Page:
‘South Park: Post COVID’ Skewers Anti-Vaxxers and ‘Woke’ Comedy squib


The pandemic is almost over in South Park: Post COVID. Unfortunately, Trey Parker and Matt Stone’s first Paramount+ made-for-TV movie (“It’s not a movie—it’s made for TV”) is set forty years in the future, in a disease-ravaged America still grappling with the catastrophe. That’s the set-up for what turns out to be the first chapter of a two-part event (the second half drops sometime later this year) that finds the now-adult kids of South Park searching for the origins of our modern plague—and discovering, along the way, that their friendship just might be the most important thing in the world.

An hour-long adventure that finishes with a cliffhanger which will likely be resolved in December, South Park: Post COVID (currently available) begins with a cheery news story about the imminent end of our long global nightmare. The subsequent revelation that this is taking place decades from now is the first of many jabs that Parker and Stone make about our collective inability to get this virus under control, which is also demonstrated by the fact that a few Americans continue to refuse to get vaccinated. In this case, that would be Clyde, a pudgy doofus who tells his former classmates that he hasn’t gotten the jab because he has a shellfish allergy, and that there’s a chance that scientists could contaminate the vaccine in a laboratory if they’ve simultaneously been in close contact with shellfish, thereby begetting… shellfishness.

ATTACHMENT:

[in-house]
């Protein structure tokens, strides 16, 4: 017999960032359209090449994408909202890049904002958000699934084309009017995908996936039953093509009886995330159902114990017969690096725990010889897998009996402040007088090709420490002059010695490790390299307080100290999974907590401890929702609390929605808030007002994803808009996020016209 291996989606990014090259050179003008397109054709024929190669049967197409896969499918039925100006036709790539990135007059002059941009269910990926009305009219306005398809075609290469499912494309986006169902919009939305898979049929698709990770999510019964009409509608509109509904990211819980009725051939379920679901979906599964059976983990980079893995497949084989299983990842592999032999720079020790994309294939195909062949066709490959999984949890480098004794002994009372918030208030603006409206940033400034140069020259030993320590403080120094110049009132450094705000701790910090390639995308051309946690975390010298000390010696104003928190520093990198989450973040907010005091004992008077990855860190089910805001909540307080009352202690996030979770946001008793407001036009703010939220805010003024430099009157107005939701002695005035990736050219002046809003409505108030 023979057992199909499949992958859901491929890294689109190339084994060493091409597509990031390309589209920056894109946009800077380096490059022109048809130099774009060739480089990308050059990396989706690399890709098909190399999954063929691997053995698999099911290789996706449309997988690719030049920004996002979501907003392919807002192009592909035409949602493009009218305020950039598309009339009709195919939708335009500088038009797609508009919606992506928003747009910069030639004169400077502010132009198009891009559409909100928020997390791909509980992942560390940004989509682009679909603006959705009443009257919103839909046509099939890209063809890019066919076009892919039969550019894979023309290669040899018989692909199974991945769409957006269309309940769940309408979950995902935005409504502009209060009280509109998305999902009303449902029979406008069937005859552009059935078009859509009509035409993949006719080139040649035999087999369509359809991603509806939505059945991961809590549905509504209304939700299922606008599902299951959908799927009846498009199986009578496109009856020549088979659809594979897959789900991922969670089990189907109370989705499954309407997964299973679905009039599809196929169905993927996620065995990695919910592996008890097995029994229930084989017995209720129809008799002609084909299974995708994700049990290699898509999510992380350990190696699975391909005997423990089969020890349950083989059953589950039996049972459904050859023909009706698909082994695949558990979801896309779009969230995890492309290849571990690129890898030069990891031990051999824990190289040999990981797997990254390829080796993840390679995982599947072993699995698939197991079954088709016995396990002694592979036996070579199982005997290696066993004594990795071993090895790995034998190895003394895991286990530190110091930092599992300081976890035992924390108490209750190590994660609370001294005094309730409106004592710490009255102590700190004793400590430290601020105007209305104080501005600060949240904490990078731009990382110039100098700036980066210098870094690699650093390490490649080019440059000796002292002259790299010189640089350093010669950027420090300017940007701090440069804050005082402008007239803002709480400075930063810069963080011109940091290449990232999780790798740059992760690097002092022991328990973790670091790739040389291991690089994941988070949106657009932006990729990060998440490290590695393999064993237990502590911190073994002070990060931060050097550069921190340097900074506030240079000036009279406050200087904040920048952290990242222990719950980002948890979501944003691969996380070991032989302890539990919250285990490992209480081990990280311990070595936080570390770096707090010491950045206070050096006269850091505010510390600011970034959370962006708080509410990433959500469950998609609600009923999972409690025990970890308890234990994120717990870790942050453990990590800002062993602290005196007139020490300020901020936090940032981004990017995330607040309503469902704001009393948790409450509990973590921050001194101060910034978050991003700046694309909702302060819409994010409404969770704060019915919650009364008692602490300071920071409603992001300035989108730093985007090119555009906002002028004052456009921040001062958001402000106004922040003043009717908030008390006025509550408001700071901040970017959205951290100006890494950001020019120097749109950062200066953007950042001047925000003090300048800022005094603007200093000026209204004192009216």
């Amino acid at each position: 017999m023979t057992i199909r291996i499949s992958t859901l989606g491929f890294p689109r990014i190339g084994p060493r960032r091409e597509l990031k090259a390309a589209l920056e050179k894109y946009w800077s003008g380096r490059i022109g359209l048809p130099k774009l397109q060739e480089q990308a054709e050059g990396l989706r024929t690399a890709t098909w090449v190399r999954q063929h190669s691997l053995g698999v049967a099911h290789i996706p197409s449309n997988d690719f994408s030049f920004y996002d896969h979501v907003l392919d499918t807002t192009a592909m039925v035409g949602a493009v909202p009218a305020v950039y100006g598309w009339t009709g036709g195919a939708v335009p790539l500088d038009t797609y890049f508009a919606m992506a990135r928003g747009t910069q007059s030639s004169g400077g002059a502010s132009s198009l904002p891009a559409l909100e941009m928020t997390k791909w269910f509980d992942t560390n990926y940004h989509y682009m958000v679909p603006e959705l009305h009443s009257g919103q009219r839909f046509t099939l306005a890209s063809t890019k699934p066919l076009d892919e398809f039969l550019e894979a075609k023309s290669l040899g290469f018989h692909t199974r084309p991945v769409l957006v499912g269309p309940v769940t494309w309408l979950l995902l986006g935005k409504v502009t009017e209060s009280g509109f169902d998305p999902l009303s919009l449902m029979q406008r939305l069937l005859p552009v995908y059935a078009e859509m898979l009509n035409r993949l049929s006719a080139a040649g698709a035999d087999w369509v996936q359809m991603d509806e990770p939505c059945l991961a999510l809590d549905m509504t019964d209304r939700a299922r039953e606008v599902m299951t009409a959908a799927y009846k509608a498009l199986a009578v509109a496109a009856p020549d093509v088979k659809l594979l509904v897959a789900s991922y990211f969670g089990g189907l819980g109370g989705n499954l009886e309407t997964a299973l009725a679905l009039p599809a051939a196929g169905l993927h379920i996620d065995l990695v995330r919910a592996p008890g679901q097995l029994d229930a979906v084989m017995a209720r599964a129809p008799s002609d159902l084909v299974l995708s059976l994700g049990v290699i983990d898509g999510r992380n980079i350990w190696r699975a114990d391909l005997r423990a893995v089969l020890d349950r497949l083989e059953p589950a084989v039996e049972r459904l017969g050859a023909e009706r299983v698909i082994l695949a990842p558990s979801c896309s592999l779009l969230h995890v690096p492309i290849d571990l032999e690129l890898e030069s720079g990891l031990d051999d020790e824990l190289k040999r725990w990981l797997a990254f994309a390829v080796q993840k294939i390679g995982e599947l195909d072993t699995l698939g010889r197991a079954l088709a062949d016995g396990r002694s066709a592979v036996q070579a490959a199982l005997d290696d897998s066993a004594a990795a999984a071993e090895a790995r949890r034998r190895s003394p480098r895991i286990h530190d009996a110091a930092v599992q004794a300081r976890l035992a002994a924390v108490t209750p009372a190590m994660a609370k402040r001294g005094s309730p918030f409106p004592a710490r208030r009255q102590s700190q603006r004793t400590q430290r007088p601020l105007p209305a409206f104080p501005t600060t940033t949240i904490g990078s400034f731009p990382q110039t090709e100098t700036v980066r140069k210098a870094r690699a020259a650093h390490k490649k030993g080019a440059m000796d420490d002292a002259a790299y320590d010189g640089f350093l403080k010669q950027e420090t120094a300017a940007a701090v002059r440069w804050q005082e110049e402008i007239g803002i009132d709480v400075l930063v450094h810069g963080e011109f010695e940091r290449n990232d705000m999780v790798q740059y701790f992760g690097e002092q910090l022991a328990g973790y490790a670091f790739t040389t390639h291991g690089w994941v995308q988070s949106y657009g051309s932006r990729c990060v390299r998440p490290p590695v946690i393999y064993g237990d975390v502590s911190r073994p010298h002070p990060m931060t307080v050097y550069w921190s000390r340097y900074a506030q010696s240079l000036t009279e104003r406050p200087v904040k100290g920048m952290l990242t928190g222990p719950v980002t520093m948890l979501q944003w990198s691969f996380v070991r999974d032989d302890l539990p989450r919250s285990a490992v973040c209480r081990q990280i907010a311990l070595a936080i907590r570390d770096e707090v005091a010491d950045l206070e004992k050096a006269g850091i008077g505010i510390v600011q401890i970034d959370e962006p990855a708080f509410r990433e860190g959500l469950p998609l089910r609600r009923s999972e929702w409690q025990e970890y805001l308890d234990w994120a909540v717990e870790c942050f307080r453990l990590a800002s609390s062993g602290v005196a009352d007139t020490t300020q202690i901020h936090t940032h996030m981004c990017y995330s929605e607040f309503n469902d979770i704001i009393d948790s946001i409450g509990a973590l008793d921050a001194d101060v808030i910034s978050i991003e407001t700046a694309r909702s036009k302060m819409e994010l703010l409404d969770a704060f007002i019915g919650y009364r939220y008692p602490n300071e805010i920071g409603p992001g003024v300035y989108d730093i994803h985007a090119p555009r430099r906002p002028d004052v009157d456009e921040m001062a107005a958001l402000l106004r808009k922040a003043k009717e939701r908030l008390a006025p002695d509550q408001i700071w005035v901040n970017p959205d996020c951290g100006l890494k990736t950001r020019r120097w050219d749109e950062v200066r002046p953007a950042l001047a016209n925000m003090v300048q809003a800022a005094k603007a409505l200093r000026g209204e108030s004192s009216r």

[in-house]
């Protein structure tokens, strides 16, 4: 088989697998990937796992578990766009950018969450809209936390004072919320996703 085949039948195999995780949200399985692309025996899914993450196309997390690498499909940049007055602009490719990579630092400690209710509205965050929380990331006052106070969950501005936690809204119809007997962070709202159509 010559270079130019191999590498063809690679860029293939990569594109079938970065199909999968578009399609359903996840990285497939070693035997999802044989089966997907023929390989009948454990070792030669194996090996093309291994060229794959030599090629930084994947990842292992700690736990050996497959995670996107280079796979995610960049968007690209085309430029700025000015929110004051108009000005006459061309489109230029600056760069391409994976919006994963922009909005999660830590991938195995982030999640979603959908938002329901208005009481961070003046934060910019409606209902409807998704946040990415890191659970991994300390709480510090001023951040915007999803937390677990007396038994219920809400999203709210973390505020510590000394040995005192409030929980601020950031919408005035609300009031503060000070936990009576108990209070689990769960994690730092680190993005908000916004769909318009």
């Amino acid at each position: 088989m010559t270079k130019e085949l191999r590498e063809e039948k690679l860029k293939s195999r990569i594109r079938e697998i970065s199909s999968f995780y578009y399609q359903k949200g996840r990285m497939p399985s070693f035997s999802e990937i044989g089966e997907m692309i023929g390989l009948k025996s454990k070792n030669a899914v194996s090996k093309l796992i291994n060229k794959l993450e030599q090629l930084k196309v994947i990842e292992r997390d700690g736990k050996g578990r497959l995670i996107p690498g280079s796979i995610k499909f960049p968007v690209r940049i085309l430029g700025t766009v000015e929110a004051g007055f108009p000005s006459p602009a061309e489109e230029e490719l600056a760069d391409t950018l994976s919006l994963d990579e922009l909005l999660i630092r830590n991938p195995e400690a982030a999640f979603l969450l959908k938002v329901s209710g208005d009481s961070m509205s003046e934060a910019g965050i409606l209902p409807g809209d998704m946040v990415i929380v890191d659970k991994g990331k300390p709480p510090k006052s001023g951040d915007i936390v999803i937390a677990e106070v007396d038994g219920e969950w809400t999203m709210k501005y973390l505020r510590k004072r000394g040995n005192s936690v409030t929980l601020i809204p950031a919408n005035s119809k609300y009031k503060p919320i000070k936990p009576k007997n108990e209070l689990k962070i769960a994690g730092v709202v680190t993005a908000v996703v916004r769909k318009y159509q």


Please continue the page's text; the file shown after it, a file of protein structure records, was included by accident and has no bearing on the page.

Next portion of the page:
The more things change, the more they stay the same in South Park: Post COVID, which dispenses the very type of juvenile and topical lunacy that has long been the show’s trademark. That should make it a significant draw for Paramount+, especially given that its incomplete finale demands that fans who want to see the conclusion to its tale maintain their subscriptions for another month—possibly after any free trial has expired. Die-hards will no doubt view that as an easy request to fulfill. Even those who haven’t stayed up to date with the series, however, should get considerable amusement out of Parker and Stone’s latest dose of insanity, which takes pointed aim at the unpleasant reality we’ve all been dealing with since early 2020.

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